Today is the Feast of Stephen, first Christian Martyr. The picture above is of Rembrandt's The Stoning of Stephen. You can read more about St. Stephen here, and you can read the account of his stoning in the Bible in the book of Acts. A portion of that account is here:
Stephen, full of grace and power, did great wonders and signs among the people. Then some of those who belonged to the synagogue of the Freedmen (as it was called), Cyrenians, Alexandrians, and others of those from Cilicia and Asia, stood up and argued with Stephen. But they could not withstand the wisdom and the Spirit with which he spoke. Then they secretly instigated some men to say, "We have heard him speak blasphemous words against Moses and God." They stirred up the people as well as the elders and the scribes; then they suddenly confronted him, seized him, and brought him before the council. They set up false witnesses who said, "This man never stops saying things against this holy place and the law; for we have heard him say that this Jesus of Nazareth will destroy this place and will change the customs that Moses handed on to us." And all who sat in the council looked intently at him, and they saw that his face was like the face of an angel.
Then the high priest asked him, "Are these things so?"
And Stephen replied: "Brothers and fathers, listen to me. You are forever opposing the Holy Spirit, just as your ancestors used to do. Which of the prophets did your ancestors not persecute? They killed those who foretold the coming of the Righteous One, and now you have become his betrayers and murderers. You are the ones that received the law as ordained by angels, and yet you have not kept it."
When they heard these things, they became enraged and ground their teeth at Stephen. But filled with the Holy Spirit, he gazed into heaven and saw the glory of God and Jesus standing at the right hand of God. "Look," he said, "I see the heavens opened and the Son of Man standing at the right hand of God!" But they covered their ears, and with a loud shout all rushed together against him. Then they dragged him out of the city and began to stone him; and the witnesses laid their coats at the feet of a young man named Saul. While they were stoning Stephen, he prayed, "Lord Jesus, receive my spirit." Then he knelt down and cried out in a loud voice, "Lord, do not hold this sin against them." When he had said this, he died. (Acts 6:8-7:2a,51c-60, NRSV)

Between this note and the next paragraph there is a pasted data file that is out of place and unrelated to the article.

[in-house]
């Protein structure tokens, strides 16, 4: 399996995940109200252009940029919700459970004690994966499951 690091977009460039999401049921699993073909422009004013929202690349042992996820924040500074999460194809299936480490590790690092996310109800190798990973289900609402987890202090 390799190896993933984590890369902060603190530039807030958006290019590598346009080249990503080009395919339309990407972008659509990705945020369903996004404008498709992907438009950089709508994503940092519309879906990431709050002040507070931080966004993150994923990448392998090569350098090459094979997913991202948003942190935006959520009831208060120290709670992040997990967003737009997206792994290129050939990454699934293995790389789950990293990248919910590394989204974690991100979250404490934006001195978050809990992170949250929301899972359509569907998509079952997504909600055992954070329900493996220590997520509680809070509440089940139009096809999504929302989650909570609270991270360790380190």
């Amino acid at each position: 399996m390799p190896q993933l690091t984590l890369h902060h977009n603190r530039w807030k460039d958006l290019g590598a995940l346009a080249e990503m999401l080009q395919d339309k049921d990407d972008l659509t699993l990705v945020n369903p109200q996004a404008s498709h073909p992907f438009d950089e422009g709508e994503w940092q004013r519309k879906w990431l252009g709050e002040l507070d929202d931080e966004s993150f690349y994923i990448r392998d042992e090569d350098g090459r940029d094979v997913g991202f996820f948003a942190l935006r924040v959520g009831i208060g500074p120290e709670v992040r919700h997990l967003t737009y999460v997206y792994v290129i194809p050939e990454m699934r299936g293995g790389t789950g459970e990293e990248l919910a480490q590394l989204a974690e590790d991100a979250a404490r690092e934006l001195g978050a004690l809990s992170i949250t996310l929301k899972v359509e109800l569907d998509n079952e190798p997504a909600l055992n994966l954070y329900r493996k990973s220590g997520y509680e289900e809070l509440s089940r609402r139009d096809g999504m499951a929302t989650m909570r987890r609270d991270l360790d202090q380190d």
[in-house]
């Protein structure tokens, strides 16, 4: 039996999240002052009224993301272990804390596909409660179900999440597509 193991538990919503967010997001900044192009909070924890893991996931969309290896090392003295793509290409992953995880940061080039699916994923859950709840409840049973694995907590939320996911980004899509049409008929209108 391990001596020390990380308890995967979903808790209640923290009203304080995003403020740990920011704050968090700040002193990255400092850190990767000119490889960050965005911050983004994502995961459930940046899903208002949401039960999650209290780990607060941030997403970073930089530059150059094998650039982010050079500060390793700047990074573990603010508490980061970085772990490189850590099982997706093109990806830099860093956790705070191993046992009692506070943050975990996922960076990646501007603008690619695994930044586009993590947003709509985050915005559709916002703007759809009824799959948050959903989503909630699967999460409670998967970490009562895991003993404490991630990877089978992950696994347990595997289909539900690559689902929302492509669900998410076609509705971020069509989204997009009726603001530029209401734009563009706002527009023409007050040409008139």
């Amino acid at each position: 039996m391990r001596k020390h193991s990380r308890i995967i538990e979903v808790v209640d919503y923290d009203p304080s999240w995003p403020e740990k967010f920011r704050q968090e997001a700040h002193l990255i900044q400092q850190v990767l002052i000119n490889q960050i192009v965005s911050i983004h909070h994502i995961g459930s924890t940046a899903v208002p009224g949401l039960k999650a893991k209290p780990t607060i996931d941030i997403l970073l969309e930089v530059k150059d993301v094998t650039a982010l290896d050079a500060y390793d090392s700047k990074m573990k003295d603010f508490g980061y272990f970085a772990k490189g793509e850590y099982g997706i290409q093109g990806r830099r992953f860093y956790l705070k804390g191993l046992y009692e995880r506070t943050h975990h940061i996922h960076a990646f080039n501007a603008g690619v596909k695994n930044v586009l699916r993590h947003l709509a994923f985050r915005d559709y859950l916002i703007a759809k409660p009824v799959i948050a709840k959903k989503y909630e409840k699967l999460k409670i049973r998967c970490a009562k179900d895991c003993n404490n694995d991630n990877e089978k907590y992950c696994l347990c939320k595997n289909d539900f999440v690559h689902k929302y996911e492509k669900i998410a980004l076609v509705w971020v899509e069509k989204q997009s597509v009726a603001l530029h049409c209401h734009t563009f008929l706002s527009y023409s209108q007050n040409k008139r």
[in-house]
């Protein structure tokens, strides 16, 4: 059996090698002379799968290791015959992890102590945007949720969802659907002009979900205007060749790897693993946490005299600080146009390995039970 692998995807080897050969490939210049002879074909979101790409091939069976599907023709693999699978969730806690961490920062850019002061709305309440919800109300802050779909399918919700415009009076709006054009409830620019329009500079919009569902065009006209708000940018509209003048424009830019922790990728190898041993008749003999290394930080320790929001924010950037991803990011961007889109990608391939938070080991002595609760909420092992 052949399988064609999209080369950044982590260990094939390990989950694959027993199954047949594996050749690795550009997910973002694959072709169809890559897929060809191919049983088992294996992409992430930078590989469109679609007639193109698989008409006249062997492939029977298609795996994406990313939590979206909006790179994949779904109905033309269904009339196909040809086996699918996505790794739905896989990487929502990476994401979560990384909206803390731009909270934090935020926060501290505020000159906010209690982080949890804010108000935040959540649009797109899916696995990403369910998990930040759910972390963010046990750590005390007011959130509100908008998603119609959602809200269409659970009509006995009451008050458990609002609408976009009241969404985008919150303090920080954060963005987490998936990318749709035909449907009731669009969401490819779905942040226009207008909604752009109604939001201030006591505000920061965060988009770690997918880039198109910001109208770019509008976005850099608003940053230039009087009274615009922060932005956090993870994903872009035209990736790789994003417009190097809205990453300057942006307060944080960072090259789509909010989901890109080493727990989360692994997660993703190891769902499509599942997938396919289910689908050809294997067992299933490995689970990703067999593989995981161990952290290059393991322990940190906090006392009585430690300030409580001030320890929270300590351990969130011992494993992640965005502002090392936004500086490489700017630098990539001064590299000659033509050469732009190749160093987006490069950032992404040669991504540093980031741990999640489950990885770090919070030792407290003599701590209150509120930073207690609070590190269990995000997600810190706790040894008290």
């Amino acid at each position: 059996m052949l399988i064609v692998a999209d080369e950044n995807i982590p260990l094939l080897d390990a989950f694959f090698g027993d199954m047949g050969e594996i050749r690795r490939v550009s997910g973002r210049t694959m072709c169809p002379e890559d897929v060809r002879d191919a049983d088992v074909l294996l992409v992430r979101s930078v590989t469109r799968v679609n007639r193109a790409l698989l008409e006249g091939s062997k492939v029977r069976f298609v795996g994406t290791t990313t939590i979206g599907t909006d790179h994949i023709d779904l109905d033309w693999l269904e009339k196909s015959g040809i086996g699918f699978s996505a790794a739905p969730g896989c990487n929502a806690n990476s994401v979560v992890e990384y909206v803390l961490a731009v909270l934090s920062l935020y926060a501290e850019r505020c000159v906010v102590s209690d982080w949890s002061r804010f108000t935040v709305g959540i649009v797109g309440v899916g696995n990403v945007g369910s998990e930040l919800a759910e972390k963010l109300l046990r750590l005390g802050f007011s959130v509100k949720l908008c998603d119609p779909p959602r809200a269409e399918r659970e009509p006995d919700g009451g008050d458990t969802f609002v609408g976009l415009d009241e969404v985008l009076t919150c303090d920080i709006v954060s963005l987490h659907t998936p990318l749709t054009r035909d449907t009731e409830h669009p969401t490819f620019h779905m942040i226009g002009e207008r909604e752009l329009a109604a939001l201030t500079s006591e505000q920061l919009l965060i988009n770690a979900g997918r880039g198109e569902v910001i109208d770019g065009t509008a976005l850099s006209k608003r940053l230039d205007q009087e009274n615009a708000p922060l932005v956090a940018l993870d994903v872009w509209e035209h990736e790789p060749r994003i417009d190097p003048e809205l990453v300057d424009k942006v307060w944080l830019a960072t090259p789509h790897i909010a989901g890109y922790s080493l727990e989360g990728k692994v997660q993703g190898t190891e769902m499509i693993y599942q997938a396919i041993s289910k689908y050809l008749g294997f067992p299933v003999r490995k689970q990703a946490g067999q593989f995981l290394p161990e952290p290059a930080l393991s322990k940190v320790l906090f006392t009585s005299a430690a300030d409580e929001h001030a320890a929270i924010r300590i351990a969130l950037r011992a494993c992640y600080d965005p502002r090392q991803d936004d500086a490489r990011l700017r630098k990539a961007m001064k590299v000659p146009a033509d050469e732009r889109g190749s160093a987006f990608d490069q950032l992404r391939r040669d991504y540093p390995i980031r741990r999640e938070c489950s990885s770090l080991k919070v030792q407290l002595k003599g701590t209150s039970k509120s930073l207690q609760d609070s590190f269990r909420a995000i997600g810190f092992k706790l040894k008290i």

It is on this day that the events in the Christmas Carol "Good King Wenceslaus" take place. You can read a bit about the author and composer of the song here and hear it sung here:
Good King Wenceslaus looked out on the feast of Stephen,
When the snow lay round about, deep and crisp and even;
Brightly shone the moon that night, though the frost was cruel,
When a poor man came in sight gath'ring winter fuel.
"Hither, page, and stand by me, if thou know'st, telling,
Yonder peasant, who is he? Where and what his dwelling?"
"Sire, he lives a good league hence, underneath the mountain;
Right against the forest fence, by Saint Agnes' fountain."
"Bring me flesh, and bring me wine, bring me pine logs hither:
Thou and I will see him dine, when we bear them thither."
Page and monarch, forth they went, forth they went together;
Through the rude wind's wild lament and the bitter weather.
"Sire, the night grows darker now, and the wind blows stronger;
Fails my heart, I know not how, I can go no longer."
"Mark my footsteps good, my page. Tread thou in them boldly:
Thou shalt find the winter's rage freeze thy blood less coldly."
In his master's steps he trod, where the snow lay dinted;
Heat was in the very sod which the saint had printed.
Therefore, Christian men, rejoice, wealth or rank possessing,
Ye who now will bless the poor, shall yourselves find blessing.
St. Wenceslaus was himself a martyr. There is more information about him here.
(above photo from wikimedia commons)